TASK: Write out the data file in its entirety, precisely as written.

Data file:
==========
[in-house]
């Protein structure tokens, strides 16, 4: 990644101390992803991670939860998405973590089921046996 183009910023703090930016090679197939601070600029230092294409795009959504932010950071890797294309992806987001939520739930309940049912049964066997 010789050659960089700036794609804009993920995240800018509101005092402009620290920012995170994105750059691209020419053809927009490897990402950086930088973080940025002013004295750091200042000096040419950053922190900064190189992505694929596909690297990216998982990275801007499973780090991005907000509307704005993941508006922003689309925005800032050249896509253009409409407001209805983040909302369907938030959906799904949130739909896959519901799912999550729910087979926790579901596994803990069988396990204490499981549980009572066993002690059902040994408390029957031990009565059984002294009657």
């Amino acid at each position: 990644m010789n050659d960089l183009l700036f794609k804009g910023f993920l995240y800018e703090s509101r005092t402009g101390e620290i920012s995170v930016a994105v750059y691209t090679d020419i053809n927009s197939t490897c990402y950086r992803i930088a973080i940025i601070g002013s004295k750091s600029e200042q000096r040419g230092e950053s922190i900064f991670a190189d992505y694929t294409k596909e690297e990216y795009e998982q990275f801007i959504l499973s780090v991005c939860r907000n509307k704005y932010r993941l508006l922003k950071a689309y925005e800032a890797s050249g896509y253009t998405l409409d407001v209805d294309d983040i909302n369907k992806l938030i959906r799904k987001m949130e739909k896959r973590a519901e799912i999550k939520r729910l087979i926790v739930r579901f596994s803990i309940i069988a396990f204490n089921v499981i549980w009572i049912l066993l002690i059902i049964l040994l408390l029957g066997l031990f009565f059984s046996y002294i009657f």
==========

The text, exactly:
[in-house]
């Protein structure tokens, strides 16, 4: 990644101390992803991670939860998405973590089921046996 183009910023703090930016090679197939601070600029230092294409795009959504932010950071890797294309992806987001939520739930309940049912049964066997 010789050659960089700036794609804009993920995240800018509101005092402009620290920012995170994105750059691209020419053809927009490897990402950086930088973080940025002013004295750091200042000096040419950053922190900064190189992505694929596909690297990216998982990275801007499973780090991005907000509307704005993941508006922003689309925005800032050249896509253009409409407001209805983040909302369907938030959906799904949130739909896959519901799912999550729910087979926790579901596994803990069988396990204490499981549980009572066993002690059902040994408390029957031990009565059984002294009657």
């Amino acid at each position: 990644m010789n050659d960089l183009l700036f794609k804009g910023f993920l995240y800018e703090s509101r005092t402009g101390e620290i920012s995170v930016a994105v750059y691209t090679d020419i053809n927009s197939t490897c990402y950086r992803i930088a973080i940025i601070g002013s004295k750091s600029e200042q000096r040419g230092e950053s922190i900064f991670a190189d992505y694929t294409k596909e690297e990216y795009e998982q990275f801007i959504l499973s780090v991005c939860r907000n509307k704005y932010r993941l508006l922003k950071a689309y925005e800032a890797s050249g896509y253009t998405l409409d407001v209805d294309d983040i909302n369907k992806l938030i959906r799904k987001m949130e739909k896959r973590a519901e799912i999550k939520r729910l087979i926790v739930r579901f596994s803990i309940i069988a396990f204490n089921v499981i549980w009572i049912l066993l002690i059902i049964l040994l408390l029957g066997l031990f009565f059984s046996y002294i009657f």